magnetic field (H)

A/m

TM mode MT data phase

MARE2DEM currently assumes that the TM mode (\(Z_{yx}\)) impedance phases have been moved from their nominal value of -135 degrees (for a halfspace) to the first quadrant by adding 180 degrees, so they are nominally 45 degrees and thus will plot in the same quadrant as the TE mode phases.

CSEM Data types

Code

Description

1

real Ex

2

imaginary Ex

3

real Ey

4

imaginary Ey

5

real Ez

6

imaginary Ez

11

real Bx

12

imaginary Bx

13

real By

14

imaginary By

15

real Bz

16

imaginary Bz

21

amplitude Ex

22

phase Ex

23

amplitude Ey

24

phase Ey

25

amplitude Ez

26

phase Ez

27

log10 amplitude Ex

28

log10 amplitude Ey

29

log10 amplitude Ez

31

amplitude Bx

32

phase Bx

33

amplitude By

34

phase By

35

amplitude Bz

36

phase Bz

37

log10 amplitude Bx

38

log10 amplitude By

39

log10 amplitude Bz

41

electric xy polarization ellipse max

42

electric xy polarization ellipse min

43

magnetic xy polarization ellipse max

44

magnetic xy polarization ellipse min

MT Data types

Code

Description

103

TE \(Z_{xy}\) apparent resistivity

104

TE \(Z_{xy}\) phase

105

TM \(Z_{yx}\) apparent resistivity

106

TM \(Z_{yx}\) phase

123

TE \(Z_{xy}\) log10 app. resist.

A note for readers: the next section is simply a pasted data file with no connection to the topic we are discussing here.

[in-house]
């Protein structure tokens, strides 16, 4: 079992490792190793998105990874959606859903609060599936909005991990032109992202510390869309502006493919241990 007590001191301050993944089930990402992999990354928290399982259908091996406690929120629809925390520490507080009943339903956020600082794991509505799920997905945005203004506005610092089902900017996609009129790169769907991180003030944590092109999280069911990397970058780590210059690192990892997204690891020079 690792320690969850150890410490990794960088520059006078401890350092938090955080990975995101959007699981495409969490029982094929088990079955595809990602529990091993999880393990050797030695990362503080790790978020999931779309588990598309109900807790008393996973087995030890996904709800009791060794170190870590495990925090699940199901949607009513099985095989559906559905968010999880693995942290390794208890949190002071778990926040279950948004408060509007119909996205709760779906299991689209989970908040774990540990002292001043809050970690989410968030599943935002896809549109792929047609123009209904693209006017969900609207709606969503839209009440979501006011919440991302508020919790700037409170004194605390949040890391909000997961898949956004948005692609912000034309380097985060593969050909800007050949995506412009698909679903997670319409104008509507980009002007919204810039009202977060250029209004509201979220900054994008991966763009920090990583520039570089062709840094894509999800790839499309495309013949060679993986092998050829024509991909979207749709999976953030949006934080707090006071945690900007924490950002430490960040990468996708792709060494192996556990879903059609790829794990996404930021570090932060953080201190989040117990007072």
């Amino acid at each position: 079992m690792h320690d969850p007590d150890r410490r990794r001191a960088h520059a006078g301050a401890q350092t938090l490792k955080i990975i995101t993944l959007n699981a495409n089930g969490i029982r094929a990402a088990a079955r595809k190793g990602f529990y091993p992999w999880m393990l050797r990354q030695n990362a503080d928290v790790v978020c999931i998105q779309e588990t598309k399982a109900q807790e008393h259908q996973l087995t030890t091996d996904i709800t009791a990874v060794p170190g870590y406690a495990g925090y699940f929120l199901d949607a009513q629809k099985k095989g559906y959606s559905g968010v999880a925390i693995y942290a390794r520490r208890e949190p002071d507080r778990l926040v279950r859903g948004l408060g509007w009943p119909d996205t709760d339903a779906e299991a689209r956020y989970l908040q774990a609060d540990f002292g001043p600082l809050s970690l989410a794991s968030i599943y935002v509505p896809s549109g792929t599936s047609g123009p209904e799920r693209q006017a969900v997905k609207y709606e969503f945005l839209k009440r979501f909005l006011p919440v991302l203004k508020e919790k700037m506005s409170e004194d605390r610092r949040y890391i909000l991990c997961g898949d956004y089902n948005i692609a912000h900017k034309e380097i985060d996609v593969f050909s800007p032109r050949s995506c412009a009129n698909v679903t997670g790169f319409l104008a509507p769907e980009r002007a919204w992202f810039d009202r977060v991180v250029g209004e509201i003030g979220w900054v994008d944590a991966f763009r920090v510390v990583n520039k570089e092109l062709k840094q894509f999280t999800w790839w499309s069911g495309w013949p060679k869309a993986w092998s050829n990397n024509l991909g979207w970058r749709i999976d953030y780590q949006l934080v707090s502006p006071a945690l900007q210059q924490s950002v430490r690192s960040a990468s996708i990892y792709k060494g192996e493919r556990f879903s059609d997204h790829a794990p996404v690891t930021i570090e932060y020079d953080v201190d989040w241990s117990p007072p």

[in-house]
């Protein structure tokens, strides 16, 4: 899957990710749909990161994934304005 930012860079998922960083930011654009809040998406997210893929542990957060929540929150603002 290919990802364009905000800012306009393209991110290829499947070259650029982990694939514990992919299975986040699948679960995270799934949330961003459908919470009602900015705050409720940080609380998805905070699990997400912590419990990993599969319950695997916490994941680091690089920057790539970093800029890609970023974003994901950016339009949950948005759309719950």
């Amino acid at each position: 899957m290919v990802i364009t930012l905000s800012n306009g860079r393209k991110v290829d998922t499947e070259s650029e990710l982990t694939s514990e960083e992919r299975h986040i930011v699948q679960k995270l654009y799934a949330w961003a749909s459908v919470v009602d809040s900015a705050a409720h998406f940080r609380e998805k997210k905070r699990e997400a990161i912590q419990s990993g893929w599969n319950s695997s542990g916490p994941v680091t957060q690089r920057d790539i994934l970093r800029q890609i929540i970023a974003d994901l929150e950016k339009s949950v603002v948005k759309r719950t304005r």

125

TM \(Z_{yx}\) log10 app. resist.

113

TE \(Z_{xy}\) real

114

TE \(Z_{xy}\) imaginary

115

TM \(Z_{yx}\) real

116

TM \(Z_{yx}\) imaginary

133

TE \(M_{zy}\) real tipper

134

TE \(M_{zy}\) imaginary tipper

135

TE \(M_{zy}\) amplitude tipper

136

TE \(M_{zy}\) phase tipper

151

TE mode real Ex

152

TE mode imaginary Ex

153

TM mode real Ey

154

TM mode imaginary Ey

155

TM mode real Ez

156

TM mode imaginary Ez

161

TM mode real Hx

162

TM mode imaginary Hx

163

TE mode real Hy

164

TE mode imaginary Hy

165

TE mode real Hz

166

TE mode imaginary Hz

MT data types 151–166 are useful for model studies of the raw MT field behavior; they are scaled relative to a unit magnitude downward propagating magnetic source field at the model top.

Response File

The response file is identical to the data file, except that the data section has two more columns, one for the model response and another for the weighted residual. The format line is EMResp_2.2 instead of EMData_2.2. The responses files are output from MARE2DEM as filename.1.resp, filename.2.resp, … for each inversion iteration.